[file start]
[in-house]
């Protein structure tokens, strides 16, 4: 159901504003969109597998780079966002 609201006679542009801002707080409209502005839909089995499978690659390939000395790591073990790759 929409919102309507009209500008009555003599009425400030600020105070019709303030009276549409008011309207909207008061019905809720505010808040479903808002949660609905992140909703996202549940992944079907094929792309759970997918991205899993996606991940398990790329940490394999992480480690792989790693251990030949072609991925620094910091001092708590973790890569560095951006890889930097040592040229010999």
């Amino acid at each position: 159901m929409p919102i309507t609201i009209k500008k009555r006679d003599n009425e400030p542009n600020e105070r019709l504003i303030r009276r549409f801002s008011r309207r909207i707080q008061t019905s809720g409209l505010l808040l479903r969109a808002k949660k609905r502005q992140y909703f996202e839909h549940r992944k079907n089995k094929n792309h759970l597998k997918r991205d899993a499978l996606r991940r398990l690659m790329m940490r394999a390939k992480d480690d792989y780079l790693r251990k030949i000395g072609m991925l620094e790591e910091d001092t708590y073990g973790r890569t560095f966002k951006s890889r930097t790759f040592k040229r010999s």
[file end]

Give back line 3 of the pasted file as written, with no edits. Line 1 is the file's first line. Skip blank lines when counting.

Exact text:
């Amino acid at each position: 159901m929409p919102i309507t609201i009209k500008k009555r006679d003599n009425e400030p542009n600020e105070r019709l504003i303030r009276r549409f801002s008011r309207r909207i707080q008061t019905s809720g409209l505010l808040l479903r969109a808002k949660k609905r502005q992140y909703f996202e839909h549940r992944k079907n089995k094929n792309h759970l597998k997918r991205d899993a499978l996606r991940r398990l690659m790329m940490r394999a390939k992480d480690d792989y780079l790693r251990k030949i000395g072609m991925l620094e790591e910091d001092t708590y073990g973790r890569t560095f966002k951006s890889r930097t790759f040592k040229r010999s």